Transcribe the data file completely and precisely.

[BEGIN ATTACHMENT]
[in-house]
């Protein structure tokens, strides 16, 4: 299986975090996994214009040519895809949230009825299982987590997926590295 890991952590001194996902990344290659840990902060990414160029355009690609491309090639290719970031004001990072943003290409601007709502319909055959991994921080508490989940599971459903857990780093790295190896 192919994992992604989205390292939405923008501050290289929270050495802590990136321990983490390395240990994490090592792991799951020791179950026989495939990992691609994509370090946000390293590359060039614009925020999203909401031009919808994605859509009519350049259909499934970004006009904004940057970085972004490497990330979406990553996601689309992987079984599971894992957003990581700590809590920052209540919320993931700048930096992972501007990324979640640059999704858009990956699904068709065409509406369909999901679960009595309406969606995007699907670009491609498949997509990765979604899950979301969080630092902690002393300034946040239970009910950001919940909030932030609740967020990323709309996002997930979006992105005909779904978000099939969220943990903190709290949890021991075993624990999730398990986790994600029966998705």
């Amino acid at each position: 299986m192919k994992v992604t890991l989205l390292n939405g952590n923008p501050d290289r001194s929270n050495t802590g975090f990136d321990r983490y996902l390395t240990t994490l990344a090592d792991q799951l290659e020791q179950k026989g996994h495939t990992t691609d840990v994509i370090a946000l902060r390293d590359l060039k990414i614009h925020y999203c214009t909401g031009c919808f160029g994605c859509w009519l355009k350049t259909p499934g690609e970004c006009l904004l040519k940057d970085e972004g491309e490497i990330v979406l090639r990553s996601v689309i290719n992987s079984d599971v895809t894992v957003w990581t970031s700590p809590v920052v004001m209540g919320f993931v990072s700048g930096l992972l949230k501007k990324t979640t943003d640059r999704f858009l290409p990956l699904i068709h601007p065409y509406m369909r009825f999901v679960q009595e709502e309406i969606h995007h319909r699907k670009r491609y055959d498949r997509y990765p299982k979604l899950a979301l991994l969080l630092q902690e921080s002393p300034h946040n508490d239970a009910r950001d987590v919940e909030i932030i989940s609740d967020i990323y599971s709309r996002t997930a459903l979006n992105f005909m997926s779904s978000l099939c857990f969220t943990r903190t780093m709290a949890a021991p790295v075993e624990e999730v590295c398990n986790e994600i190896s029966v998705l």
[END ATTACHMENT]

[in-house]
């Protein structure tokens, strides 16, 4: 299986975090996994214009040519895809949230009825299982987590997926590295 890991952590001194996902990344290659840990902060990414160029355009690609491309090639290719970031004001990072943003290409601007709502319909055959991994921080508490989940599971459903857990780093790295190896 192919994992992604989205390292939405923008501050290289929270050495802590990136321990983490390395240990994490090592792991799951020791179950026989495939990992691609994509370090946000390293590359060039614009925020999203909401031009919808994605859509009519350049259909499934970004006009904004940057970085972004490497990330979406990553996601689309992987079984599971894992957003990581700590809590920052209540919320993931700048930096992972501007990324979640640059999704858009990956699904068709065409509406369909999901679960009595309406969606995007699907670009491609498949997509990765979604899950979301969080630092902690002393300034946040239970009910950001919940909030932030609740967020990323709309996002997930979006992105005909779904978000099939969220943990903190709290949890021991075993624990999730398990986790994600029966998705």
């Amino acid at each position: 299986m192919k994992v992604t890991l989205l390292n939405g952590n923008p501050d290289r001194s929270n050495t802590g975090f990136d321990r983490y996902l390395t240990t994490l990344a090592d792991q799951l290659e020791q179950k026989g996994h495939t990992t691609d840990v994509i370090a946000l902060r390293d590359l060039k990414i614009h925020y999203c214009t909401g031009c919808f160029g994605c859509w009519l355009k350049t259909p499934g690609e970004c006009l904004l040519k940057d970085e972004g491309e490497i990330v979406l090639r990553s996601v689309i290719n992987s079984d599971v895809t894992v957003w990581t970031s700590p809590v920052v004001m209540g919320f993931v990072s700048g930096l992972l949230k501007k990324t979640t943003d640059r999704f858009l290409p990956l699904i068709h601007p065409y509406m369909r009825f999901v679960q009595e709502e309406i969606h995007h319909r699907k670009r491609y055959d498949r997509y990765p299982k979604l899950a979301l991994l969080l630092q902690e921080s002393p300034h946040n508490d239970a009910r950001d987590v919940e909030i932030i989940s609740d967020i990323y599971s709309r996002t997930a459903l979006n992105f005909m997926s779904s978000l099939c857990f969220t943990r903190t780093m709290a949890a021991p790295v075993e624990e999730v590295c398990n986790e994600i190896s029966v998705l």